Number theory—the study of integer numbers—has fascinated mathematicians for years. Fundamental to number theory are whole numbers: 0, 1, 2, 3, and so on. The basic building blocks for all whole numbers are **prime numbers**. A prime number is a whole number that has only two factors: itself and one. When a number has more than two factors, it is said to be a **composite number**.

The numbers one and zero are unusual cases. The number one has only one factor and is considered to be neither prime nor composite. The number zero has an infinite number of factors, as zero can be divided evenly by anything except zero. For this reason, zero is also considered neither prime nor composite.

**Check Your Understanding:**

- Is 36 a prime number or composite number?
*(Composite, because it has many factors other than 1 and 36: 2, 3, 4, 6, 9, 12, and 18.)* - What are all of the prime numbers less than 10?
*(2, 3, 5, and 7.)*

## Prime Factorization of 36

Students in Grades 4 and up are typically ready to learn about prime factors, and students in Grades 6 and up are typically ready to investigate the **prime factorization** of a number and explore how it can be used to generate all whole numbers.

**Key Standards:**

- Find factor pairs and recognize that a whole number is a multiple of each of its factors.
- Write and evaluate numerical expressions that represent prime factorizations and involve whole-number exponents.

When a composite number is written as a product of all of its prime factors, we have the prime factorization of the number. Thus, if we write 36 as a product of all of its prime factors, we can find the prime factorization of 36.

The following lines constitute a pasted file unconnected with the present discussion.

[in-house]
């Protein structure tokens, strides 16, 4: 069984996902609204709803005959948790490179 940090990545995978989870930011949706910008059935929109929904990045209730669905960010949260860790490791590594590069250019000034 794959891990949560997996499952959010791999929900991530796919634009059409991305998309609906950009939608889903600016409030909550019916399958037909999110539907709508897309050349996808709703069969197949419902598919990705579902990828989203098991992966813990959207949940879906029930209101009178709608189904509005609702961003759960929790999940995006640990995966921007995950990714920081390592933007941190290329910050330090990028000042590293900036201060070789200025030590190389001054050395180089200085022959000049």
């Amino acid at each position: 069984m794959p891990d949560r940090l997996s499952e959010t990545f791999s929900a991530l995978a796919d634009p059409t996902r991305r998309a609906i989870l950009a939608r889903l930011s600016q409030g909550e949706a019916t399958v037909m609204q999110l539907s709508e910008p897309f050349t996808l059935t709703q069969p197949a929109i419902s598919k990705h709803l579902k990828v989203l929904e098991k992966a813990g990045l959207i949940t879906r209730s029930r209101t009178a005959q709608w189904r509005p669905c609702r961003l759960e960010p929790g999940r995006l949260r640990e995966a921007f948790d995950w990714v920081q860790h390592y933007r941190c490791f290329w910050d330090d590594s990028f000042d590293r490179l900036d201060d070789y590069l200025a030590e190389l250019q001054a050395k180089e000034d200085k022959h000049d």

We can write 36 as a product of prime factors: 36 = 2² × 3². The expression 2² × 3² is said to be the prime factorization of 36.

## The Fundamental Theorem of Arithmetic

The **Fundamental Theorem of Arithmetic** states that every whole number can be factored *uniquely* (except for the order of the factors) into a product of prime factors. For example, there are many whole numbers that can divide 36: 2, 3, 4, 6, 9, 12, and 18. But no matter which factor you start with, when the number 36 is factored completely, it will always look like 2² × 3². The order in which you factor 36 doesn't matter. Examine the two **factor trees** of 36 given below.

In the end, it didn't matter if we started factoring 36 using 2 × 18 or 4 × 9. In the end, we still have two factors of 2 and two factors of 3, or altogether, 2² × 3². This would be true if we had started to factor 36 as 12 times 3 or 6 times 6 instead.

Knowing the rules for divisibility will be very helpful when seeking to write a number in prime factorization form. A rule for checking if a number is divisible by two is by seeing if it ends in 0, 2, 4, 6, or 8. Notice that two is the only even prime number.

## Dividing by Prime Numbers

Another way to factor a number other than using factor trees is to start dividing by prime numbers, as shown below.

Using this method, the prime factorization is found by looking at all of the numbers outside the division symbols. Once again, we can see that 36 = 2² × 3². Notice the key importance of **exponents** in writing the prime factorization of a number. An exponent tells how many times the base is used as a factor. In the prime factorization of 36 = 2² × 3², both of the factors 2 and 3 have an exponent of two because each factor appears twice.

It is notoriously difficult to determine whether a number is prime, especially when the number is very large. One useful strategy to check whether a number is prime or not is to only try dividing by prime numbers that, when squared, remain less than the original number. For example, to see if 131 is prime, you need only check for divisibility by 2, 3, 5, 7, and 11, since 13² = 169, and 169 is greater than 131. This strategy works because if 131 were divisible by a prime number greater than 13, then the other factor would have to be less than 13 and you would have already checked it.

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